• The Monarch Initiative brings together data about this condition from humans and other species to help physicians and biomedical researchers. Monarch’s tools are designed to make it easier to compare the signs and symptoms (phenotypes) of different diseases and discover common features. This initiative is a collaboration between several academic institutions across the world and is funded by the National Institutes of Health. Visit the website to explore the biology of this condition.
          • Online Mendelian Inheritance in Man (OMIM) is a catalog of human genes and genetic disorders. Each entry has a summary of related medical articles. It is meant for health care professionals and researchers. OMIM is maintained by Johns Hopkins University School of Medicine. 
          • Orphanet is a European reference portal for information on rare diseases and orphan drugs. Access to this database is free of charge.
          • PubMed is a searchable database of medical literature and lists journal articles that discuss Waardenburg syndrome type 2. Click on the link to view a sample search on this topic.


            1. Véronique Pingault. Waardenburg syndrome type 2. Orphanet. October, 2015; https://www.orpha.net/consor/cgi-bin/OC_Exp.php?lng=en&Expert=895.
            2. Jeff Mark Milunsky. Waardenburg Syndrome Type I. GeneReviews. August 7, 2014; https://www.ncbi.nlm.nih.gov/books/NBK1531/.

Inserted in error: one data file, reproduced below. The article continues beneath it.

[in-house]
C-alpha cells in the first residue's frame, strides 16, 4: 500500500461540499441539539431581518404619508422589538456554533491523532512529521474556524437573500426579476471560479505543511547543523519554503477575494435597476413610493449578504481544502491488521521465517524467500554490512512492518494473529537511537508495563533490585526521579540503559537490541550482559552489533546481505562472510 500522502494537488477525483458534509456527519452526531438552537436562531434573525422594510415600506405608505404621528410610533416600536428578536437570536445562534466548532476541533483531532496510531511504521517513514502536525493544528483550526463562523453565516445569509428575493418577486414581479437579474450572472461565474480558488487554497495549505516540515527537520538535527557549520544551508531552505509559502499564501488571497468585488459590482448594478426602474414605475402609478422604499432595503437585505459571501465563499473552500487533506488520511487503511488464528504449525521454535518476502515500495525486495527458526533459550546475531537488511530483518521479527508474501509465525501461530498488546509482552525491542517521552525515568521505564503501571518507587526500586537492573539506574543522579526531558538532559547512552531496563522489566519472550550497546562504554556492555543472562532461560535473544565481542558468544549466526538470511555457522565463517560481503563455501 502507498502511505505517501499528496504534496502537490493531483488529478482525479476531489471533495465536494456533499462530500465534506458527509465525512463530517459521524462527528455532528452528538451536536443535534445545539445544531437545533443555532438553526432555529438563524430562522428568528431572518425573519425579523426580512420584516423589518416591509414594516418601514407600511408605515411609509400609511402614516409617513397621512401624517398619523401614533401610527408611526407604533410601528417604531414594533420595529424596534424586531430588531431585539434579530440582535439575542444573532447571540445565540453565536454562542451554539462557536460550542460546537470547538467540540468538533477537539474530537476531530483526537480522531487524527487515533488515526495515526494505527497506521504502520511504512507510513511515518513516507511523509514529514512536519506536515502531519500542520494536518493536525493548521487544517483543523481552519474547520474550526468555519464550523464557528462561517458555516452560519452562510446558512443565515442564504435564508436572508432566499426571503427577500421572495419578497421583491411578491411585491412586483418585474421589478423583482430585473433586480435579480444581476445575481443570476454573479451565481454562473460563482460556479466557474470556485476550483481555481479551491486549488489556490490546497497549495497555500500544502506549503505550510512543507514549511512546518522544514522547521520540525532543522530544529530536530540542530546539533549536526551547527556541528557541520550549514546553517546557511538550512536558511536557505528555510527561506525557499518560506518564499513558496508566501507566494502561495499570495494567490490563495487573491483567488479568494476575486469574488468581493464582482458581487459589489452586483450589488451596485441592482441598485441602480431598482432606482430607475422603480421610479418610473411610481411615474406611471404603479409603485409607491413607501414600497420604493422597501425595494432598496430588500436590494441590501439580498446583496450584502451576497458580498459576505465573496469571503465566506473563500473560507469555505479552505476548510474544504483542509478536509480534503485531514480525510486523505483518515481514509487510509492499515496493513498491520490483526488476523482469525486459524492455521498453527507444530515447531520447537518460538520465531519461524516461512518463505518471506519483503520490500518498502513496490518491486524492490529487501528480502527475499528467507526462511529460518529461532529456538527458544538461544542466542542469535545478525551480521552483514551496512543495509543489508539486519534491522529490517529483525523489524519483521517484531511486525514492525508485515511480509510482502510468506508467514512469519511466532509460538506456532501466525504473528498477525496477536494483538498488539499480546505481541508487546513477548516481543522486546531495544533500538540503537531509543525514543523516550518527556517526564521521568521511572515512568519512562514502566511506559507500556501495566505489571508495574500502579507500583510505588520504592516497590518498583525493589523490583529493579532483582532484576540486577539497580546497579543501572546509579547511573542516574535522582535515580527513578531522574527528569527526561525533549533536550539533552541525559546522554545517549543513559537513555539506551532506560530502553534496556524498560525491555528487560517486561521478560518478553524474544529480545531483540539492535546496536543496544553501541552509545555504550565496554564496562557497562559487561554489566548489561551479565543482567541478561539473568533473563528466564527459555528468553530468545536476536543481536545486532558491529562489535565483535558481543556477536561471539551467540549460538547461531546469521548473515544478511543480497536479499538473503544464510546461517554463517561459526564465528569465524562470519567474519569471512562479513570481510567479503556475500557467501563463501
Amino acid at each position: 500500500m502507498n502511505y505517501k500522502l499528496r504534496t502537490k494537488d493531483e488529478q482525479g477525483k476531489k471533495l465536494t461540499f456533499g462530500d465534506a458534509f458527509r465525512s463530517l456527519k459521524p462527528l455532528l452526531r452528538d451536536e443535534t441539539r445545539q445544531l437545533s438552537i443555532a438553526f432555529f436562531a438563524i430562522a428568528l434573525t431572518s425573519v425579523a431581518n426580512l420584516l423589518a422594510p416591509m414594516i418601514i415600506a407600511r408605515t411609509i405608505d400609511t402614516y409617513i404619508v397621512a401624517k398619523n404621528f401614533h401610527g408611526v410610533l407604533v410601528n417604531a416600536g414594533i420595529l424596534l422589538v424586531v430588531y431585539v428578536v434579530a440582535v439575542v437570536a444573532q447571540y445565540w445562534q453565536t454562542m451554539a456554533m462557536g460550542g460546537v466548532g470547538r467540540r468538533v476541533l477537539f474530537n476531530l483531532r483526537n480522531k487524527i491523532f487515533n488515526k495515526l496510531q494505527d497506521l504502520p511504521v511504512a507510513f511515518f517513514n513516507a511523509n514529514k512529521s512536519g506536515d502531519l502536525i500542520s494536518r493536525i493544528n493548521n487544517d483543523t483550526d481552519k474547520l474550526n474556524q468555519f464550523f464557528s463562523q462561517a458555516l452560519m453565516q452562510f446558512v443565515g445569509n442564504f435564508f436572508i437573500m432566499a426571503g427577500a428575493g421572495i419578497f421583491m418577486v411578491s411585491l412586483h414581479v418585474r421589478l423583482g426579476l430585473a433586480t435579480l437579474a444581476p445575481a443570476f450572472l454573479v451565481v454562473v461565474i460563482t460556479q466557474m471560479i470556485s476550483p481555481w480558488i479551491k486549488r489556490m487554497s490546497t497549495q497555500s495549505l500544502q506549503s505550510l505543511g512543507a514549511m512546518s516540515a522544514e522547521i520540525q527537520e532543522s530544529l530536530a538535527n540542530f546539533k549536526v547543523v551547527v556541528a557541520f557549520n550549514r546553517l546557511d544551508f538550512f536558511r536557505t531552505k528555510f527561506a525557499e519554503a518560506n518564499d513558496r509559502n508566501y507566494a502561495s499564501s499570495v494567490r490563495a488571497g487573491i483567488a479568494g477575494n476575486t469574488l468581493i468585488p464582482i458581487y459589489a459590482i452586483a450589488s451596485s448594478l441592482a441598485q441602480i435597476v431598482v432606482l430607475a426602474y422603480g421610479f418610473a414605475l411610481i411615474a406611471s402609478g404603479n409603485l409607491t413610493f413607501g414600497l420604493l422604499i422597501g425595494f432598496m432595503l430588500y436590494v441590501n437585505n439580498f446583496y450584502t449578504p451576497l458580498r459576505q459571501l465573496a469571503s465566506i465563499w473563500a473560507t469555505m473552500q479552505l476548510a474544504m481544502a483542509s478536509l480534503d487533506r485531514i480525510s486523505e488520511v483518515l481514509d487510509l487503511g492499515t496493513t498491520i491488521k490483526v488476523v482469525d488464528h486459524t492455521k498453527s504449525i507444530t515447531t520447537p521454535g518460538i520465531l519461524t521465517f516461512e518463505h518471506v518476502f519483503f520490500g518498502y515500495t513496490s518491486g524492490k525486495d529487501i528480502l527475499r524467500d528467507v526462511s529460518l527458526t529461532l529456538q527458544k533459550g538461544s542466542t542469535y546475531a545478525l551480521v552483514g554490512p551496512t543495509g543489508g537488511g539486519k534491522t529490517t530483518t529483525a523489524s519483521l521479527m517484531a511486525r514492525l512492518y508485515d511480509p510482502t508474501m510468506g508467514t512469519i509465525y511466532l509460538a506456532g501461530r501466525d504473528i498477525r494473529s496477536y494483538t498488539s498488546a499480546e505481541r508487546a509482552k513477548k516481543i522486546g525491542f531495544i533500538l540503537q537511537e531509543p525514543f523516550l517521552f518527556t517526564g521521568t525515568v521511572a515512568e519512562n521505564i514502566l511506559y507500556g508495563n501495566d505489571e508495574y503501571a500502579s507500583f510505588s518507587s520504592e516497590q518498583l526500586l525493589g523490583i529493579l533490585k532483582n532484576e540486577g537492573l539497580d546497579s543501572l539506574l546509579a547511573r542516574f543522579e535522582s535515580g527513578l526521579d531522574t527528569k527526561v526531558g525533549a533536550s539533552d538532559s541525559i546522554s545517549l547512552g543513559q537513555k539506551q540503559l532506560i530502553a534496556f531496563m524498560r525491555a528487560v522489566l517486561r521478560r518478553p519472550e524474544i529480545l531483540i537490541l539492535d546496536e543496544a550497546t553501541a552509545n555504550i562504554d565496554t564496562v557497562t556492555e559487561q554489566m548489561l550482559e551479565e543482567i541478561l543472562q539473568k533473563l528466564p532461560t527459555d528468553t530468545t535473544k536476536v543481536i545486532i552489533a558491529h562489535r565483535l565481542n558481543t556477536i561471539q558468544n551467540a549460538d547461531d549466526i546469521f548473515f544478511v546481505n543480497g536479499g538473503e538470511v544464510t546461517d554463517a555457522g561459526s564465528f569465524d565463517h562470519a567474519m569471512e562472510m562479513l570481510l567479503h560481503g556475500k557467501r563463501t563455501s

3. Koyama H, Kashio A, Sakata A, et al. The Hearing Outcomes of Cochlear Implantation in Waardenburg Syndrome. BioMed Research International. 2016; 2016:https://www.hindawi.com/journals/bmri/2016/2854736/.
            4. Carol A. Bocchini. WAARDENBURG SYNDROME, TYPE 2D; WS2D. OMIM. January 21, 2015; https://omim.org/entry/608890.
            5. Chen Y, Yang F, Zheng H, Zhou J, Zhu G, Hu P4, Wu W. Clinical and genetic investigation of families with type II Waardenburg syndrome. Mol Med Rep. March, 2016; 13(3):1983-1988.
            6. Cassandra L. Kniffin. WAARDENBURG SYNDROME, TYPE 2A; WS2A. OMIM. May 24, 2016; https://omim.org/entry/193510.
            7. Cassandra L. Kniffin. WAARDENBURG SYNDROME, TYPE 2B; WS2B. OMIM. March 15, 2010; https://www.omim.org/entry/600193?search=waardenburg%20type%202b&highlight=type%202b%20waardenburg.
            8. Cassandra L. Kniffin. WAARDENBURG SYNDROME, TYPE 2C; WS2C. OMIM. March 15, 2010; https://omim.org/entry/606662.
            9. Cassandra L. Kniffin. WAARDENBURG SYNDROME, TYPE 2E; WS2E. OMIM. May 24, 2016; https://omim.org/entry/611584.